Dark Possession

By: Christine Feehan


He was starving. Without blood he would be unable to defend himself. He needed this. He deserved it. He had spent centuries defending humans—humans who despised what he was, humans who feared his kind...

Manolito closed his eyes and blocked out the sound of that sweet, tempting heartbeat. The whispers were in his head.In his head. He swung around, shoving the girl behind him. “I will not! She is an innocent and will not be used in this manner.” Because he was too far gone and might not stop. He would have to fight them all, but he might be able to save her yet.

From behind him, the woman wrapped her arms around his neck, pressed her lush, woman’s body tightly against his, her hands sliding down his chest, his belly, lower still until she was stroking him, adding lust to hunger. “Not so innocent, Manolito. I’m yours, body and soul. I’m yours. You have only to taste me. I can make it all go away.”

Manolito snarled, whirling around, shoving the woman from his body. “Go! Go with your friends and stay away from me.”

She laughed and writhed, touching herself. “You need me.”

“I need my lifemate. She will come to me and she will take care of my needs.”

Her face changed, the laughter fading, and she yanked at her hair in frustration. “You cannot escape this place. You are one of us. You betrayed her and you deserve to stay here.”

He didn’t know—didn’t remember. But all the temptation in the world would not make him change his mind. If he was to stay alive without food for centuries, enduring the torment of it, so be it, but he would not betray his lifemate. “You would have done better to tempt me to betray another,” he said. “Only she can judge me unworthy. So it is written in our laws. Only my lifemate can condemn me.”

He must have done something terrible. It was the second accusation of its kind, and the fact that she wasn’t fighting at his side spoke volumes. He couldn’t call her to him, because he remembered very little—certainly not a sin he had committed against her. He remembered her voice, soft and melodious, like an angel singing from the heavens—only she was saying she would have no part of a Carpathian male.

His heart jumped. Had she refused his claim? Had he bound her to him without her consent? It was accepted in his society, a protection for the male when a female was reluctant. That was not a betrayal. What could he have done? He would never have touched another woman. He would have protected her as he had Jacques’s lifemate, with his life and beyond if possible.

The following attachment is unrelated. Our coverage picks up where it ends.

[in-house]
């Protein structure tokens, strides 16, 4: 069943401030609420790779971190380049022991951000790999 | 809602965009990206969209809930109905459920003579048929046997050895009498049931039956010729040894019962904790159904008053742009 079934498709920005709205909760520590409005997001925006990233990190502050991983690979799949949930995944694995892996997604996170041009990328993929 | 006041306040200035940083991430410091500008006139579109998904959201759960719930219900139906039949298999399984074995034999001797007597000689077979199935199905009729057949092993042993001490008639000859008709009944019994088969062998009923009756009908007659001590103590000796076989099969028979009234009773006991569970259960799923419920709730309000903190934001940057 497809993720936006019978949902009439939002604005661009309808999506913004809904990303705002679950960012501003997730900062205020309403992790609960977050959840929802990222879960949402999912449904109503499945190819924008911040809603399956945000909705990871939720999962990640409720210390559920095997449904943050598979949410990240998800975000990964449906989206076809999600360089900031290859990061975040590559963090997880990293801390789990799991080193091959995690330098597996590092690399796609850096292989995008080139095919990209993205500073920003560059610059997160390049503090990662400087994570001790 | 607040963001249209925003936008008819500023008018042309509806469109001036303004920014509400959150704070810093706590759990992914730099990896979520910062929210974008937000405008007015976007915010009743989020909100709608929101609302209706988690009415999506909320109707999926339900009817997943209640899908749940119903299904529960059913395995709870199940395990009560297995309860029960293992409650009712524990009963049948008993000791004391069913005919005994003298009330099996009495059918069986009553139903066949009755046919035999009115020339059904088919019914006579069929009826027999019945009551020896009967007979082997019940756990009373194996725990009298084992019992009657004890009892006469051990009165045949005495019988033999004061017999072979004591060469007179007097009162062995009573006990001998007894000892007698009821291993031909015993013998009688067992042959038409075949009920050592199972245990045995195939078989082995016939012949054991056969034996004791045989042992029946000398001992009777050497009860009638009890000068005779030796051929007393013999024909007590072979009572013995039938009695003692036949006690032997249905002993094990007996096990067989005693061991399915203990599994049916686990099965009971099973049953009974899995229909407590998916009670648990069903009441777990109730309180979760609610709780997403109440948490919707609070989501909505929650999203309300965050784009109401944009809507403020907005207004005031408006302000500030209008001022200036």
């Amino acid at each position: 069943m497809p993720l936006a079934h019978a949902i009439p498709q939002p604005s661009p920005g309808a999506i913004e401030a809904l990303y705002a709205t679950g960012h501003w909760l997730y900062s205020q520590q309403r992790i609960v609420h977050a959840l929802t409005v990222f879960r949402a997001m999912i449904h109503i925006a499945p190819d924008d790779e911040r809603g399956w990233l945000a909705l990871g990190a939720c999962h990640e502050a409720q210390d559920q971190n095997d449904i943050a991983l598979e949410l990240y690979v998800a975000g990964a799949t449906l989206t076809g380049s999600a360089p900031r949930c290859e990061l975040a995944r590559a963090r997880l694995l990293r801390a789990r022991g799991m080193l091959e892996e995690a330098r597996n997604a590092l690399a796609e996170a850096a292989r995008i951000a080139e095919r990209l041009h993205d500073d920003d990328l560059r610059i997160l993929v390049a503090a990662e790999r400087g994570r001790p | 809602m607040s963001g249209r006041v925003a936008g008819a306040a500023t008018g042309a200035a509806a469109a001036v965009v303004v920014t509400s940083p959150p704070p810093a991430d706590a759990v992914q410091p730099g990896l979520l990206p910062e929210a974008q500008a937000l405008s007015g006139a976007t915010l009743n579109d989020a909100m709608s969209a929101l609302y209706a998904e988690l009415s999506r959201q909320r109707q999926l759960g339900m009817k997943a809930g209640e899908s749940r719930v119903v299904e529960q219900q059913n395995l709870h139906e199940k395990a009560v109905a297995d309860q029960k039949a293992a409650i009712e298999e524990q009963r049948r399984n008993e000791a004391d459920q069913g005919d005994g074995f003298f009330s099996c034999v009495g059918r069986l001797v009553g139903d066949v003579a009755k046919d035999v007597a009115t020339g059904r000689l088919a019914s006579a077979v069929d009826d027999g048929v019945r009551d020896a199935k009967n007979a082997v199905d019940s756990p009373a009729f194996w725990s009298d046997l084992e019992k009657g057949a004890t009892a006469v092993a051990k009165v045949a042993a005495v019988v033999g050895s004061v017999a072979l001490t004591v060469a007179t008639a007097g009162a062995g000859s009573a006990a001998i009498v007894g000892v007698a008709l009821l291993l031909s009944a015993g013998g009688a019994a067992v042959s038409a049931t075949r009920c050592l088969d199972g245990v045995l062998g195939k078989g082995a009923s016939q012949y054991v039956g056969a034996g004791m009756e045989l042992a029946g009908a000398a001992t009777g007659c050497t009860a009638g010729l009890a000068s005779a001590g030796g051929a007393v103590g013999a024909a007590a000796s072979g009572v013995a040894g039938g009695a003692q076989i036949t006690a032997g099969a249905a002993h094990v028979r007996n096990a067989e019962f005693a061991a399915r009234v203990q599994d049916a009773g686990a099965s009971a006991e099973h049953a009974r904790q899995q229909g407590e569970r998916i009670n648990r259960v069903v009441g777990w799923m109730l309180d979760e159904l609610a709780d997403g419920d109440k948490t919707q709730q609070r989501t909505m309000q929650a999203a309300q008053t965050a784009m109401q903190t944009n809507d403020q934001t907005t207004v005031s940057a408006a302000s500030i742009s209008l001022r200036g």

He was in a place of judgment, and so far he didn’t seem to be faring very well, and maybe that was because he wasn’t remembering. He lifted his head and showed his teeth to hundreds, maybe thousands, of Carpathian males who had chosen to give up their souls, decimated their own species, ruining a society and a way of life for the rush of feeling rather than holding on to honor—rather than holding on to the memory of hope for a lifemate.

“I refuse your judgment. I will never belong with you. I may have stained my soul, perhaps beyond redemption, but I would never willingly give it up or trade my honor as you did. I may be all the things you have said, but I will face my lifemate, not you, and let her decide whether my sins can be forgiven.”


The vampires hissed, bony fingers pointing accusingly, but they didn’t attack him. It made no sense—with their superior numbers they could easily destroy him—yet their forms grew less solid and seemed to waver, so it was difficult to distinguish between the undead and the shadows within the darkness of the rain forest.

The back of his neck tingled and he spun around. The vampires receded deeper into the bushes, the big leafy plants seemingly swallowing them. His stomach burned and his body cried out for food, but he was more confused than ever. The vampires had him trapped. Danger surrounded him. He could feel it in the very stillness. All rustle of life ceased around him. There was no flutter of wings, no scurry of movement. He lifted his head and scented the air. It was still, absolutely still, and yet there was...

Instinct, more than actual sound, alerted him and Manolito spun around, still on his knees, hands going up just as the large jaguar sprang at him.





Chapter Two


Clinical depression was an insidious monster that crept up and slid over and into a person before they had the chance to be aware and on guard. MaryAnn Delaney wiped at the seemingly endless tears running down her face as she went through the list of symptoms. Feelings of sadness.Check. Maybe even double check.

Sadness wasn’t the word she would use to describe the terrible yawning emptiness she couldn’t overcome, but it was in the book and she’d add it to the growing list of indicators. She was so freakin’ sad she couldn’t stop crying. And she could put a check on the no appetite because the mere thought of food made her sick. She hadn’t been able to sleep since...

She closed her eyes and groaned. Manolito De La Cruz was a stranger. She’d barely spoken to the man, yet when she’d witnessed his death—his murder—she had gone quietly to pieces. She seemed to be grieving more than his family. She knew they were distraught, but they rarely showed emotion at all, and they certainly didn’t speak of him. They’d brought his body back in the same private jet they used to return to their ranch in Brazil, but they hadn’t taken him to their ranch.